Accessing device motion data in Swift and Core Motion

When utilised correctly, accessing device motion using Core Motion in iOS can be super useful. If you’re accessing the raw accelerometer and gyroscope data, you can do all sorts of magical UI transformations in real time which can make the user experience much better. It can also be used to ascertain the user’s current motion “state”. And by this I mean whether the user is walking, cycling, stationary, in a car, etc.

This sounds great, but anyone who’s ever tried to use Core Motion knows it’s far from straightforward and processing the raw data from an accelerometer and/or a gyroscope is definitely a challenge (and beyond the scope of this article).

In this brief article, I’m going to focus on the functionality of one particular class in Core Motion, and that’s the CMMotionActivityManager.

CMMotionActivityManager can be used to find out the user’s current or past motion state. There are 2 main interaction points:

  • startActivityUpdates(...) – used to get motion updates periodically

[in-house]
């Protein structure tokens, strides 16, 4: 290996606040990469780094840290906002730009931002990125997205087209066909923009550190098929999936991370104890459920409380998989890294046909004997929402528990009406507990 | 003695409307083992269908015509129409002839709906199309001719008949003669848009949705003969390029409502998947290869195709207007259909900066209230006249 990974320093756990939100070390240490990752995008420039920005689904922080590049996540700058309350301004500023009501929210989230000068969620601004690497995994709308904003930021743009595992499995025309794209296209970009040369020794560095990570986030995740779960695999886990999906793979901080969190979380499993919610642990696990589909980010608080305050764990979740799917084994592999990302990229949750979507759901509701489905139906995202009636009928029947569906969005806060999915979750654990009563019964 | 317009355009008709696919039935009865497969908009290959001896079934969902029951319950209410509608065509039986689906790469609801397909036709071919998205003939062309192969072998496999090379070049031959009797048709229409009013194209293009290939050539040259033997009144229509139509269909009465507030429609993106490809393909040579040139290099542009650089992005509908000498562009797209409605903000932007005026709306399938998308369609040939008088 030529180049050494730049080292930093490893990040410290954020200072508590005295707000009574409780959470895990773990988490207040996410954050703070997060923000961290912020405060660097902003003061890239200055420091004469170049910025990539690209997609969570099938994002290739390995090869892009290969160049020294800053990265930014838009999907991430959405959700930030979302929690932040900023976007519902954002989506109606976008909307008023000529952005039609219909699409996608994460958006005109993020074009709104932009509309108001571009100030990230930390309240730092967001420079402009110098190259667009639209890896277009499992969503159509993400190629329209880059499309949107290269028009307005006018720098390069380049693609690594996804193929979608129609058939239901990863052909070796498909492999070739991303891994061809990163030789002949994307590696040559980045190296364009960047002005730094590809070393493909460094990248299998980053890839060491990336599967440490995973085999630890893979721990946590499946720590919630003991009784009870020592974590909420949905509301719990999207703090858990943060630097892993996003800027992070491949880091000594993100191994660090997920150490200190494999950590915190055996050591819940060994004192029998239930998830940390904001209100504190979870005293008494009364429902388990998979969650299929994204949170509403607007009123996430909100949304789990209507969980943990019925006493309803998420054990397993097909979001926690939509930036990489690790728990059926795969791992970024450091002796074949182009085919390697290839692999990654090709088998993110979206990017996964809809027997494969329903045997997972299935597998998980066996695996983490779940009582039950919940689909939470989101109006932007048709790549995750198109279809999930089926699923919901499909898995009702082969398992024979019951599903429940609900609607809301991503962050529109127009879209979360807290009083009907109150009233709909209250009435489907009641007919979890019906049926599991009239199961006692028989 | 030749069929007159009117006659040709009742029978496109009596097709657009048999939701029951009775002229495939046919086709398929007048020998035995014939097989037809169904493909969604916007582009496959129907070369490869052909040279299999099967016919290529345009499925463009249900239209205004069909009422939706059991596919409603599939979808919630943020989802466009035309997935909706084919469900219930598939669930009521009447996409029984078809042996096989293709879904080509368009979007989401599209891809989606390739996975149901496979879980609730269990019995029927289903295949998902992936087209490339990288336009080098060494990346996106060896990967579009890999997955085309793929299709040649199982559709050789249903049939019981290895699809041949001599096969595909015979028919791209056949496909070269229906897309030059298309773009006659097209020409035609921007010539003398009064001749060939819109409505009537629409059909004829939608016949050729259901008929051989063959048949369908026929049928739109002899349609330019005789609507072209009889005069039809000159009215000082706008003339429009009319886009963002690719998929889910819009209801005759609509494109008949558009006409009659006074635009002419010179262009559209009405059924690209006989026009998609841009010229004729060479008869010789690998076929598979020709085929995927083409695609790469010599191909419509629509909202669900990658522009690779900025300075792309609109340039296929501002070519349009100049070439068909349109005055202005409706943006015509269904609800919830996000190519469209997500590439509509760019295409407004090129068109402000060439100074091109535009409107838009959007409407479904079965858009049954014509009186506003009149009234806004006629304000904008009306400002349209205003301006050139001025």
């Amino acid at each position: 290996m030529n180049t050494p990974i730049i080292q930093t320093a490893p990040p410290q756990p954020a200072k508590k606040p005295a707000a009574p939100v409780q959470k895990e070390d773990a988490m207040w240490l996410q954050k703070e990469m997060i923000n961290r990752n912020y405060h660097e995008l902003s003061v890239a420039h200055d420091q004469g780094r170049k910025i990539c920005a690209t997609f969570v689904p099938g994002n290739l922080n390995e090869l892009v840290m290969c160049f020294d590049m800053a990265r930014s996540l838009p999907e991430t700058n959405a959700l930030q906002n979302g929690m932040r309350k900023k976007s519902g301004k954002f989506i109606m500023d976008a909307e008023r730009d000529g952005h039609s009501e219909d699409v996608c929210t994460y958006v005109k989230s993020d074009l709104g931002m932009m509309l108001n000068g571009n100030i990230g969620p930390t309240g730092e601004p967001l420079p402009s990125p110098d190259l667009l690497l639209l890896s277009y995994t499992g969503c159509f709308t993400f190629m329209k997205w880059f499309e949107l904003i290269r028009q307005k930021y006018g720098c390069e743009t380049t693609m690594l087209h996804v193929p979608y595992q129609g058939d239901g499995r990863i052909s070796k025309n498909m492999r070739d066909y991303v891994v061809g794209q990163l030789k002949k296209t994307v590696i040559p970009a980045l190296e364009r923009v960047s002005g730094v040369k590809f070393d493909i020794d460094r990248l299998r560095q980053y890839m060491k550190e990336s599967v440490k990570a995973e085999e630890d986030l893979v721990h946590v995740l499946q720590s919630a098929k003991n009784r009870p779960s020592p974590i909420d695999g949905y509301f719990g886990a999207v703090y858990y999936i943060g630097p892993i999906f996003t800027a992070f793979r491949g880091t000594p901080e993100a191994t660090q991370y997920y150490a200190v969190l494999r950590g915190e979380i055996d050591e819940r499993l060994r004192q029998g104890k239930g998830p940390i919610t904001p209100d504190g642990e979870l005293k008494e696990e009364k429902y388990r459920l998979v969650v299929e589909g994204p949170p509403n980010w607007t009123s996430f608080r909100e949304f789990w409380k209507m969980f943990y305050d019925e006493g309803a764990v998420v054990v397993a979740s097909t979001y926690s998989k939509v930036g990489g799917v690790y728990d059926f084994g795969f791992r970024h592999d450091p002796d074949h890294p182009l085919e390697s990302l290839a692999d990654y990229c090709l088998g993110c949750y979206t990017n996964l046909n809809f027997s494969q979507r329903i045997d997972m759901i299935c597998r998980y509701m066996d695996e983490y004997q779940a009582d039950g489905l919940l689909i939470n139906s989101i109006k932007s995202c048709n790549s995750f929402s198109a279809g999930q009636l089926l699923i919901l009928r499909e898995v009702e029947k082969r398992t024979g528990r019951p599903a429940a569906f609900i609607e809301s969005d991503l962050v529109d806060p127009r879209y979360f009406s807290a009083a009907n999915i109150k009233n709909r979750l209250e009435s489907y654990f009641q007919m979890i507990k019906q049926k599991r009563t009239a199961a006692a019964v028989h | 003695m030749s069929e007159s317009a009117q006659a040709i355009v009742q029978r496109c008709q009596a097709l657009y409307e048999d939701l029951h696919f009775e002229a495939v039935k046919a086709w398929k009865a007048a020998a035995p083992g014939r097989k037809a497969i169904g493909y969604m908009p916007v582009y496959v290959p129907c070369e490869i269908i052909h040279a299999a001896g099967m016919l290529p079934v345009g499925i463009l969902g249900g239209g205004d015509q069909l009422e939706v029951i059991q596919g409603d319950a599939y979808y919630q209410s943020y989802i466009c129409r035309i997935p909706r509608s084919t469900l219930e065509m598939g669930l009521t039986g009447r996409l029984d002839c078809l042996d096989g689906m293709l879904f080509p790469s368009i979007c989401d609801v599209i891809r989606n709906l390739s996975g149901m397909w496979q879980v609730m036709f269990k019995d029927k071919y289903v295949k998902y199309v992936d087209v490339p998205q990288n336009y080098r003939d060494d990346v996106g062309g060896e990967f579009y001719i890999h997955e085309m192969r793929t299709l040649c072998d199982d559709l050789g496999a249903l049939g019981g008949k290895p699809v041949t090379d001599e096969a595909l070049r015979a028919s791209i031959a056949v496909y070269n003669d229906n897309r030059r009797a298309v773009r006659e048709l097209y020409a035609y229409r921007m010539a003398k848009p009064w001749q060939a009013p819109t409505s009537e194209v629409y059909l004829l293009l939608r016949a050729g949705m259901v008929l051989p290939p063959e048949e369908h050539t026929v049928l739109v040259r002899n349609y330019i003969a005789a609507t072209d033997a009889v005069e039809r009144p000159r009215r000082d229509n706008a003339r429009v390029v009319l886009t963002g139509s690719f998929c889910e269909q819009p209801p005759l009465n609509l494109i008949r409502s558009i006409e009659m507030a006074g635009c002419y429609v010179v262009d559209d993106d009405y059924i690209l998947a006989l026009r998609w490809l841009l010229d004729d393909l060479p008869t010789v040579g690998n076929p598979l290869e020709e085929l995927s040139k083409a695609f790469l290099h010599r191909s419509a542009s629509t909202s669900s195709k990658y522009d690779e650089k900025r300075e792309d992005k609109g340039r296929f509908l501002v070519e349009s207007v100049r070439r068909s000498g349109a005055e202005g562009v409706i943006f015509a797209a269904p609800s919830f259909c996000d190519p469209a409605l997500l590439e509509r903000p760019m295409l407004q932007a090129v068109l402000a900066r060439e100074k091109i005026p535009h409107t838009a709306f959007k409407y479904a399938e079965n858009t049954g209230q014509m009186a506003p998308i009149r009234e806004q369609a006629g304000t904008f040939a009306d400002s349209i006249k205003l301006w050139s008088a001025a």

• queryActivityStarting(...) – used to get historical motion data

Each API call will return an array of CMMotionActivity objects. These objects provide information as to the type of motion iOS thinks your device was involved in.

Simple right? Well this is software development, so give yourself a slap if you thought it would be plain sailing…

To fully understand how this particular part of Core Motion works, I decided to build a test app and log the data for a few days as I moved around.

The good news is, startActivityUpdates performed really well and the data returned and logged from this API seemed pretty much spot on. I did however observe some anomalies with the second API call, queryActivityStarting.

Querying historical Core Motion data works…sometimes

queryActivityStarting occasionally misbehaves and either doesn’t return any motion activities, or returns “unknown” even if you’ve been out running for the last 20 minutes.

I logged the data returned from this call using the following piece of code:

The main situation I found this happening in was when the phone had been left on a surface for some time before making the query.

This also happened much more frequently on iOS 10. I found iOS 11 behaved much much better and around 90% of the time the data was spot on.

I guess the thing to take away from this test is that CMMotionActivityManager actually performs really well without annihilating your battery (yay!). I was a bit surprised especially at how well it performed on iOS 11. If you’re thinking of using it in your app, just be aware it’s not 100% reliable, but we’re certainly getting there with iOS 11.

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